LEE & LOW BOOKS is going to be at the Harlem Book Fair this Saturday and we’d love to meet you! Stop by booth G38 (located on the North Side of West 135th Street between Malcolm X Boulevard and Adam Clayton Powell Jr. Boulevard) for illustrator signings, and the Young Readers Pavilion for readings:
Guest blogger Katie Cunningham is an Assistant Professor at Manhattanville College. Her teaching and scholarship centers around children’s literature, critical literacy, and supporting teachers to make their classrooms joyful and purposeful. Katie has presented at numerous national conferences and is the editor of The Language and Literacy Spectrum, New York Reading Association’s literacy journal.
John Berger, in his famous documentary and book Ways of Seeing, explained that “Seeing comes before words. The child looks and recognizes before it can speak.” Visual literacies are, perhaps, the primary and first ways young children understand the world. Young children are not only visual readers of the world they are naturally close readers as well. They closely read people’s facial expressions. They read signs to orient themselves. They read new blades of grass, flakes of snow, and changes in leaves as signs of seasonal change. For young children, close reading and visual literacies are their pathways for understanding. Yet our capacities to closely read what we see should be valued and strengthened beyond early childhood.
Society certainly thinks so. Instagram now has more than 100 million active users per month and is increasingly being taken up by teens and tweens as their site of choice over Facebook. Pinterest has more than 48.7 million users. Staggeringly, more than one billion unique users visit You Tube each month. Businesses today certainly recognize the power of visually-driven social media outlets as the primary way to reach potential clients. Yet too often the skill of closely reading what we experience visually is devalued in school over traditional print-based text. Are the Common Core State Standards (CCSS) repositioning the power of the visual as part of the definition of what it means to be an attentive reader today? One hopes so.
Our new picture book How Far Do You Love Me? takes readers on a trip around the world with illustrations of children and their loved ones. Here’s a fun fact: author and illustrator Lulu Delacre has actually been to all thirteen places depicted in the book!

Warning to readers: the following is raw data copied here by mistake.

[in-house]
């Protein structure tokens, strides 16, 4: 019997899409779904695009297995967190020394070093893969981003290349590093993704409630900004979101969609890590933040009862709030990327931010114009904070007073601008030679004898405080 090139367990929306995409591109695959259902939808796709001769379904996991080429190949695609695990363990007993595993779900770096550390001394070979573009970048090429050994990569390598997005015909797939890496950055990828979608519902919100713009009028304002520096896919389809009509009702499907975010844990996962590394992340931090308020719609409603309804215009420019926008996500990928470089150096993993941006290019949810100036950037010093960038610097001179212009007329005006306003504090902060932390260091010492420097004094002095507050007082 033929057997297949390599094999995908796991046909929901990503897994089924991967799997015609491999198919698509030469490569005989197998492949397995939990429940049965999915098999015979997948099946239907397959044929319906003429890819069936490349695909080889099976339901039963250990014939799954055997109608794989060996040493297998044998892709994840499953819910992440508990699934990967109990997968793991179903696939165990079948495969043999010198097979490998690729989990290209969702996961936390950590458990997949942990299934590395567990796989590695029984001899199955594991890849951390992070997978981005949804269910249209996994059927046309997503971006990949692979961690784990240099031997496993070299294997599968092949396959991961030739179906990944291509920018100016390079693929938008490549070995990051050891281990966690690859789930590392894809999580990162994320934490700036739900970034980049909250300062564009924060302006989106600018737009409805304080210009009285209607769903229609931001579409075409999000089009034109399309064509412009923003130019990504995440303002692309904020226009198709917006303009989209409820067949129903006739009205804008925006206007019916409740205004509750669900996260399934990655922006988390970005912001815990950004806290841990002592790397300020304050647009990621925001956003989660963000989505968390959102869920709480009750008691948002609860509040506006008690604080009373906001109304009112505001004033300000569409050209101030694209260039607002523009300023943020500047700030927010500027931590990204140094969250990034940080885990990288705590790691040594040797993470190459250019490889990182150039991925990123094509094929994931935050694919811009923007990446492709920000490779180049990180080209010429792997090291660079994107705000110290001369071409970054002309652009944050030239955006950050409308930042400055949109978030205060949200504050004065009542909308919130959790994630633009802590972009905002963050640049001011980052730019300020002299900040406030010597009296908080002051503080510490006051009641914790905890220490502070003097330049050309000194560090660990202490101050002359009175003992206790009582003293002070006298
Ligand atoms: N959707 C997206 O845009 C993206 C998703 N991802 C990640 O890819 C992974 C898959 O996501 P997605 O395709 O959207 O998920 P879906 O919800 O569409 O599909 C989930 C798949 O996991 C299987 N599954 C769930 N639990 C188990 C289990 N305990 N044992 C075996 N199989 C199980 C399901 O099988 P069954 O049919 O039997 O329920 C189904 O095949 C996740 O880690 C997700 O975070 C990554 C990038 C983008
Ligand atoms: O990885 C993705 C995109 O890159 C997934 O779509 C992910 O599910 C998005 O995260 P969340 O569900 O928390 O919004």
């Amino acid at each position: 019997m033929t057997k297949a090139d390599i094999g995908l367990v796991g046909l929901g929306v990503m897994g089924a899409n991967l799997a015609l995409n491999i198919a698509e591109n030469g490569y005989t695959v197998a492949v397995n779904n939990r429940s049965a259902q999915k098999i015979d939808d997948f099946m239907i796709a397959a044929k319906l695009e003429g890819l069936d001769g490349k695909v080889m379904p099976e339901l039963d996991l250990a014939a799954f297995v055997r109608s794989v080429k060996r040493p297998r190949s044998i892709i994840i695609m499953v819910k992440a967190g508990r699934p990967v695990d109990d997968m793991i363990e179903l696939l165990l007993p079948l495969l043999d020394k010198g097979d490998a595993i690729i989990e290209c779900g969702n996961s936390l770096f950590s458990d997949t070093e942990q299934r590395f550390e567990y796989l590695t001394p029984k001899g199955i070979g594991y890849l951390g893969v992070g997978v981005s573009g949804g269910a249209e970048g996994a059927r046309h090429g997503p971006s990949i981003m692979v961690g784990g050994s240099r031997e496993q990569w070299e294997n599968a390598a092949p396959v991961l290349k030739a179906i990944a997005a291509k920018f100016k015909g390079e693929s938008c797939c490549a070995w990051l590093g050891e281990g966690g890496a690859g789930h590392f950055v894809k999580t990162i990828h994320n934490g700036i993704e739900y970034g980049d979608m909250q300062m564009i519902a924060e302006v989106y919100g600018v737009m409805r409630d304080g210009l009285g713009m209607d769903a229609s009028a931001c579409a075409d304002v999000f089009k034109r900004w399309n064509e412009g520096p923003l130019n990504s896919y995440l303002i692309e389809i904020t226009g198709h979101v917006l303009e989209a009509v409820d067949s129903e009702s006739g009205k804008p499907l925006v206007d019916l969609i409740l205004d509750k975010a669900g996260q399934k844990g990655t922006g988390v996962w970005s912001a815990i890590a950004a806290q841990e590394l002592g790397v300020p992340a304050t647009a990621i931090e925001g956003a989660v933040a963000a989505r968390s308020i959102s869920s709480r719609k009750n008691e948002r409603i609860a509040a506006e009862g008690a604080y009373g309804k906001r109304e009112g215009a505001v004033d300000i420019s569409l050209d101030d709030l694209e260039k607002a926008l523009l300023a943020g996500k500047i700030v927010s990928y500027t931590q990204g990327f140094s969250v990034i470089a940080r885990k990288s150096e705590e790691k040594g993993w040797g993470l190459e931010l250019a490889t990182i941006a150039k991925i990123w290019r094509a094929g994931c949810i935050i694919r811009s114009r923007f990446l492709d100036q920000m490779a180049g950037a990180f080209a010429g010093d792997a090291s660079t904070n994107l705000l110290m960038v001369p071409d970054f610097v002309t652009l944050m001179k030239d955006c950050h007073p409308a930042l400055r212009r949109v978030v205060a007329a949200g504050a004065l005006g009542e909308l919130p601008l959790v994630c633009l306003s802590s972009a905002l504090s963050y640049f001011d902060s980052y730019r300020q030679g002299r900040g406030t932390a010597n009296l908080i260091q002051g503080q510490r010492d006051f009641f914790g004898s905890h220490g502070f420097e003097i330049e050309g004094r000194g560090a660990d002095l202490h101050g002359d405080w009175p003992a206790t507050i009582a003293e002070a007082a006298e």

She was kind enough to share a few photographs from her own travels that inspired the art for How Far Do You Love Me?. Enjoy!
Ladakh, Himalaya mountain range, Kashmir, India
Rainbow Stew, our colorful spring picture book by award-winning author/illustrator Cathryn Falwell, is out today! This one is definitely up there among our top 10 picture books in terms of sheer adorableness, I think. Exhibit A:
Readers will delight in the vibrant colors of this rainy day adventure, which Kirkus Reviews called “a story that positively revels in family togetherness and good food.”
To celebrate its release, we’re sharing Cathryn Falwell’s recipe from the back of the book so you can make your very own Rainbow Stew! It’s a bit of a choose-your-own-adventure kind of recipe, so you can make it lots of different ways depending on your own tastes.
Today is Chinese New Year! Traditionally, the night before Chinese New Year, Chinese families will gather around and eat dinner together, much like this plate from the LEE & LOW title, Auntie Yang’s Great Soybean Picnic:
Auntie Yang’s Great Soybean Picnic author and illustrator Ginnie and Beth Lo were kind enough to share one of their favorite soybean recipes with us: Mapo Tofu! While not a traditional Chinese New Year dish, the Lo sisters say that “mapo tofu is a Lo family favorite that we eat on the holidays, Christmas, and Chinese New Year.”